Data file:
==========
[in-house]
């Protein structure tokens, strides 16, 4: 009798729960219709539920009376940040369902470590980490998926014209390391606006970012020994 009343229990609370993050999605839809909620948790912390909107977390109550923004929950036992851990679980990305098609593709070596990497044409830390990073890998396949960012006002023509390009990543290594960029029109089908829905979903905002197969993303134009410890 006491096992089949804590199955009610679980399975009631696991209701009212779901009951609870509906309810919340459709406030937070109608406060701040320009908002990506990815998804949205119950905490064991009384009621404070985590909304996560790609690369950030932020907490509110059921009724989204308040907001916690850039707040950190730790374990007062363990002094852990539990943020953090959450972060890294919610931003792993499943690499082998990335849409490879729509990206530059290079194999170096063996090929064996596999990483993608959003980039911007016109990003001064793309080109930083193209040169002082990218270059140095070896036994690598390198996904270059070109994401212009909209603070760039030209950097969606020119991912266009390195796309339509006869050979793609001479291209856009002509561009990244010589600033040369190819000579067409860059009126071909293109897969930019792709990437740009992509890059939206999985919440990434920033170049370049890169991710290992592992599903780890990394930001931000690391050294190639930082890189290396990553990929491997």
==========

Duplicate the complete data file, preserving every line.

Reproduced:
[in-house]
């Protein structure tokens, strides 16, 4: 009798729960219709539920009376940040369902470590980490998926014209390391606006970012020994 009343229990609370993050999605839809909620948790912390909107977390109550923004929950036992851990679980990305098609593709070596990497044409830390990073890998396949960012006002023509390009990543290594960029029109089908829905979903905002197969993303134009410890 006491096992089949804590199955009610679980399975009631696991209701009212779901009951609870509906309810919340459709406030937070109608406060701040320009908002990506990815998804949205119950905490064991009384009621404070985590909304996560790609690369950030932020907490509110059921009724989204308040907001916690850039707040950190730790374990007062363990002094852990539990943020953090959450972060890294919610931003792993499943690499082998990335849409490879729509990206530059290079194999170096063996090929064996596999990483993608959003980039911007016109990003001064793309080109930083193209040169002082990218270059140095070896036994690598390198996904270059070109994401212009909209603070760039030209950097969606020119991912266009390195796309339509006869050979793609001479291209856009002509561009990244010589600033040369190819000579067409860059009126071909293109897969930019792709990437740009992509890059939206999985919440990434920033170049370049890169991710290992592992599903780890990394930001931000690391050294190639930082890189290396990553990929491997």